Big data not so big: Parallel thread processing in SAS

Many a times, data is presumed to be big.  The Big data that cannot be handled effectively by traditional software are usually images, weblogs, Facebook feeds, tweets and internet of data in vast magnitude.   In real case scenarios, servers with monstrous configurations are threaded in parallel to create redundancy and ability to handle multiple requests in structured and semi structured data.  In this article I will talk briefly about using parallel thread processing in base SAS to process datasets in order of billion rows.  Along with parallel thread processing, hash joins, inner joins and views are also used where applicable to improve processing time.   Also check out 10 ways to optimize sas code.

Example configuration contains 5 servers connected in parallel thread architecture where SAS creates nodes for each instance initiated from either base SAS or through SAS EG.   Also the data layer we are discussing below resides on scalable performance data server architecture or SPDS.   For example if I am running 5 data intensive queries and data cleansing, I start with signon command to initiate sessions ( 5 sessions opened on 5 individual server nodes).  One caveat to this is usually SASgrid is setup in such a way that each session is posted to receiving server node and if submitted at same time, it will distribute on available nodes (might or might not spread on 5 different servers). 

%macro start_sessions(count); /* Here count can be an automatic calculation or a fixed number.*/ /*here count=5*/

      %do i = 1 %to &count;

            signon sess&i signonwait=no connectwait=no cmacvar=scaproc_signon_&i;


%mend start_sessions;

Here by starting a new session, all previous macro variables, variables and other temporary data is lost.  Sasrc file can be used to automatically assign system credentials and path to some common marco variables but we should use %syslput to specifically invoke a previous session variable into the new session. Next step would be to process a session as below

rsubmit sess1 wait=no;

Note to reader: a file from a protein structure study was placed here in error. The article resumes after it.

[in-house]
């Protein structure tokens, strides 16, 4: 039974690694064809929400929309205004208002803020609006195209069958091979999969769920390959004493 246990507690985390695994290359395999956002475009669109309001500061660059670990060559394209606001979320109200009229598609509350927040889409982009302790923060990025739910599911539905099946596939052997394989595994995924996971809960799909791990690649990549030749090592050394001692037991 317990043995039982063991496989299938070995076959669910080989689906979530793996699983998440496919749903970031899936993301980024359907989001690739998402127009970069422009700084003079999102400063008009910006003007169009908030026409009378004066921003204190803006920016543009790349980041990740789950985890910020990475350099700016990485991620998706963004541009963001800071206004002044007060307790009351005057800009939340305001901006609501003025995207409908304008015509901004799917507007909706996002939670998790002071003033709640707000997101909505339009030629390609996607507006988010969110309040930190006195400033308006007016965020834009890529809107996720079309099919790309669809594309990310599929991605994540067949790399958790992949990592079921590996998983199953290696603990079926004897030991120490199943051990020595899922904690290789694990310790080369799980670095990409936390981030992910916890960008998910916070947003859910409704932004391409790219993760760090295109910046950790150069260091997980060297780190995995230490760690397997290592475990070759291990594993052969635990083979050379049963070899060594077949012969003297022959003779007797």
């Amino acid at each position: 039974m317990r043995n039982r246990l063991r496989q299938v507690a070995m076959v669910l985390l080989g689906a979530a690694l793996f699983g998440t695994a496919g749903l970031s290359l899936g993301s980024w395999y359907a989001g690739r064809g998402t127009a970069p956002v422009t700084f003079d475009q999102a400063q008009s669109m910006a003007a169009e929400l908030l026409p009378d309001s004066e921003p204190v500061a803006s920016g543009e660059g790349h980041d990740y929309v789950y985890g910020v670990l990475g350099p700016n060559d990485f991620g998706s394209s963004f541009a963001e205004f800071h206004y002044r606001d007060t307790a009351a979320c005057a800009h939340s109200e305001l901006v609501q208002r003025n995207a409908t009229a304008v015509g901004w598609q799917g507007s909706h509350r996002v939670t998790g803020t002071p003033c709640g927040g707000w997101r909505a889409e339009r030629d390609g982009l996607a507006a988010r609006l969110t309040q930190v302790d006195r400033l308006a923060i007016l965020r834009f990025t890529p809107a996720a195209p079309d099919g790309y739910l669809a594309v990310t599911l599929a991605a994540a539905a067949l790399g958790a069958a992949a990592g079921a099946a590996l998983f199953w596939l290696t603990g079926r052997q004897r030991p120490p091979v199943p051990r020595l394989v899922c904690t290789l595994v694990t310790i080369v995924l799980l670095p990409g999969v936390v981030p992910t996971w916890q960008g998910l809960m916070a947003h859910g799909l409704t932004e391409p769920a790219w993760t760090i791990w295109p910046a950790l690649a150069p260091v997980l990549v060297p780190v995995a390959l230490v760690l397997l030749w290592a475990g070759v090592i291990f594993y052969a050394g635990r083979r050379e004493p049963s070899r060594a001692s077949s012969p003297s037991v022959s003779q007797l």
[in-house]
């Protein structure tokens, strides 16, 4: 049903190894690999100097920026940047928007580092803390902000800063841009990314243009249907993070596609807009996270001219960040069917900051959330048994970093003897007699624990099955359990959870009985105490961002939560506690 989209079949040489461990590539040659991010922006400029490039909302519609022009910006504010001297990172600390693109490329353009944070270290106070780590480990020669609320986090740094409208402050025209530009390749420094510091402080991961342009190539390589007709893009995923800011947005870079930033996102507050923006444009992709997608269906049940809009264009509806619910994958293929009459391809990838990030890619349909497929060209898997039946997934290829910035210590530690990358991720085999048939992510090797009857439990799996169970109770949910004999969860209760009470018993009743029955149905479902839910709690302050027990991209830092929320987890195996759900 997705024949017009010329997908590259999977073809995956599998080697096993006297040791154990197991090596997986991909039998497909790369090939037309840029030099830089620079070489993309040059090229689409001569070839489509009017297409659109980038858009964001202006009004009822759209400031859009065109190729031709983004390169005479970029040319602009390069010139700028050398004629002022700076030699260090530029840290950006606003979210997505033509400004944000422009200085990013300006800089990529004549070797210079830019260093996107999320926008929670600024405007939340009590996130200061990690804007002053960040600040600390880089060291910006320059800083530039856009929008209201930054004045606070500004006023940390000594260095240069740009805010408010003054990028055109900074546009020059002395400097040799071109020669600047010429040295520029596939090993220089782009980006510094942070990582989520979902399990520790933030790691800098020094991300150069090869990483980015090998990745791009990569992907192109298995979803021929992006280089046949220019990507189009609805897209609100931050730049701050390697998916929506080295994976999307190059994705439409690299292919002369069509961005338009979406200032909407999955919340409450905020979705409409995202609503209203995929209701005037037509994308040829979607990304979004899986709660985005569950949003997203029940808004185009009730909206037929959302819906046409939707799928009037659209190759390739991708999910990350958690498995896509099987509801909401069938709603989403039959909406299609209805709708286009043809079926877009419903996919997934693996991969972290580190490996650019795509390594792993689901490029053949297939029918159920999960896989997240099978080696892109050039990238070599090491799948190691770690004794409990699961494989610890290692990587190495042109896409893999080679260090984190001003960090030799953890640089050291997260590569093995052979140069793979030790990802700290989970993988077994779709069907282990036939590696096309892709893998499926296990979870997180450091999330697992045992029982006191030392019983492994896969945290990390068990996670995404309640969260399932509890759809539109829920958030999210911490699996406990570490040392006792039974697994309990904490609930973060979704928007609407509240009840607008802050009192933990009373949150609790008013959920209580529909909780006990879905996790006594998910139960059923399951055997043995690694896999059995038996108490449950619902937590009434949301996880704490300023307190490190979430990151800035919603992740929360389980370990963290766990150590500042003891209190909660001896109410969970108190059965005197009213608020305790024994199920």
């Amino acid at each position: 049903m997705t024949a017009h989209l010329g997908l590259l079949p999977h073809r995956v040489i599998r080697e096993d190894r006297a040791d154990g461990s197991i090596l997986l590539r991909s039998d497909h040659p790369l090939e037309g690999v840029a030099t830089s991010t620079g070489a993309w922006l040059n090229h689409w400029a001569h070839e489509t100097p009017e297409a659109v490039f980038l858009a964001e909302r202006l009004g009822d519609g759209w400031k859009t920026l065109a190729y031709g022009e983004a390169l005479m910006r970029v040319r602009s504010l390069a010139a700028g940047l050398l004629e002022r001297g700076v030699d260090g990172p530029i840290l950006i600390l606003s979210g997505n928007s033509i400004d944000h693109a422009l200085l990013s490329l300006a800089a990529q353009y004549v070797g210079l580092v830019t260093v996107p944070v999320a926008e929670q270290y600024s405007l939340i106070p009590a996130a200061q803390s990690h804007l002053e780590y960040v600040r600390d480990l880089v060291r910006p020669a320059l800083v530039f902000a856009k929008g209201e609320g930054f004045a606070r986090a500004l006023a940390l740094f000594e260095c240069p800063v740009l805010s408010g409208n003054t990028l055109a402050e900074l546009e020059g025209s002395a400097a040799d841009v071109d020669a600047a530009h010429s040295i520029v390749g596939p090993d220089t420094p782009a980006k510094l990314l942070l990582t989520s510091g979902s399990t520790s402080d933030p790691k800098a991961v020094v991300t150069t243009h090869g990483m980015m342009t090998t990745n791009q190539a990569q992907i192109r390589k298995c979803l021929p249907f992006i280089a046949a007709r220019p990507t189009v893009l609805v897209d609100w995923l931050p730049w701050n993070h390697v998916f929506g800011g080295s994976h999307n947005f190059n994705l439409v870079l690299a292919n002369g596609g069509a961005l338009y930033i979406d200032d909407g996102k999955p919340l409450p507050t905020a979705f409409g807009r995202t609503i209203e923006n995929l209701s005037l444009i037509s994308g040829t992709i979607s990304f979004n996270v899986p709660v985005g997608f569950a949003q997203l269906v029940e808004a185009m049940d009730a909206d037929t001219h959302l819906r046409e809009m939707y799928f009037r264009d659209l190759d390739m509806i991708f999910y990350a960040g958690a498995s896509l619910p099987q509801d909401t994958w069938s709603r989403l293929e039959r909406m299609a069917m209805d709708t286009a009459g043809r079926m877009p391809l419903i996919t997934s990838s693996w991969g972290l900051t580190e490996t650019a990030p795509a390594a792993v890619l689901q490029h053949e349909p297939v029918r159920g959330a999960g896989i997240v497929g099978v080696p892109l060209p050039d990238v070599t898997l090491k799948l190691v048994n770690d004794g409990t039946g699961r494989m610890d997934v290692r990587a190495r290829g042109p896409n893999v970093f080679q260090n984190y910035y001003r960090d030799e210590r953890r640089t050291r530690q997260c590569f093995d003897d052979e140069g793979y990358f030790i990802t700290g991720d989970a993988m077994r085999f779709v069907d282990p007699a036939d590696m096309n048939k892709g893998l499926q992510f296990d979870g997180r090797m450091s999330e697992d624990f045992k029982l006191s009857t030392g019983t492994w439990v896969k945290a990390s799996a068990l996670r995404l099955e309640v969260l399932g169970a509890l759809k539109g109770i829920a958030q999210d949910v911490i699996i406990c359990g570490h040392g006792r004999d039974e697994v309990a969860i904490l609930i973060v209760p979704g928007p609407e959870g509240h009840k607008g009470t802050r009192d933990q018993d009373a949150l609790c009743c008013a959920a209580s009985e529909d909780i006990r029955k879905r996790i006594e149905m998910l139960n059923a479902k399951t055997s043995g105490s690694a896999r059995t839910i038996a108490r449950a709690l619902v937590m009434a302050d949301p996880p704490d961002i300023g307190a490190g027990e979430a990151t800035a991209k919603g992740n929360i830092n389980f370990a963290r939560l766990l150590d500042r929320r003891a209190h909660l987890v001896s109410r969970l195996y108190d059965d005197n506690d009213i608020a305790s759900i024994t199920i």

%include "&app_path./xxx.sas"; /*this will contain the macro codes*/

%call_specific_macro_here (x=value);     


If there are ‘n’ more sessions, we can refine the code using macro facility as below.

%macro submit(count); 

      %do i = 1 %to &count;

rsubmit sess&i wait=no;

%syslput k=i;

%include "&app_path./xxxx.sas";

      % call_specific_macro_here (tt=a|b|c|d|e,j=&&&k.);/*here macro variable tt is passed to the xxxx.sas code which contain macros which will divide a|b|c|d|e into 5 variable with specific functionality */



%mend submit;

waitfor _all_ sess1 sess2 sess3 sess4 sess5;


‘waitfor’ statement can be included in macro as well if you are coding by ‘n’.  Later the sessions are all closed. 


%macro scagrid_waitfors(count);

      %do i = 1 %to &count;

            signoff sess&i;


%mend scagrid_waitfors;

When processing a large dataset, _n_ can be calculated and can be divided into multiples of say 1 million rows and spread on the parallel nodes.  Macro facility can be used to define the predefined analysis process and can be input with segregated data.  Example, 1 to one millionth row runs on node1, 1 millionth – 2 millionth rows runs on node2 and so on.  Note that all endrsubmit will wait till all the submitted data is processed.  Later the analyst can decide if he wants to move all the data into one dataset using PROC APPEND (usually expensive) or create a cluster on the processed datasets residing on SPDS data layer.  Notes on clustering and un-clustering can be found here

Combining a mix of technical expertise in SAS, data mining and Hadoop technologies like Pig, Hive, Hbase and MapReduce, we can bring out analytical insights with greater inclusion of determinants coming from claims, adjudication data, diagnosis codes data, health sensors data, census data, weblogs and customer reviews etc. for solving a specific predictive analytical problem in health care.

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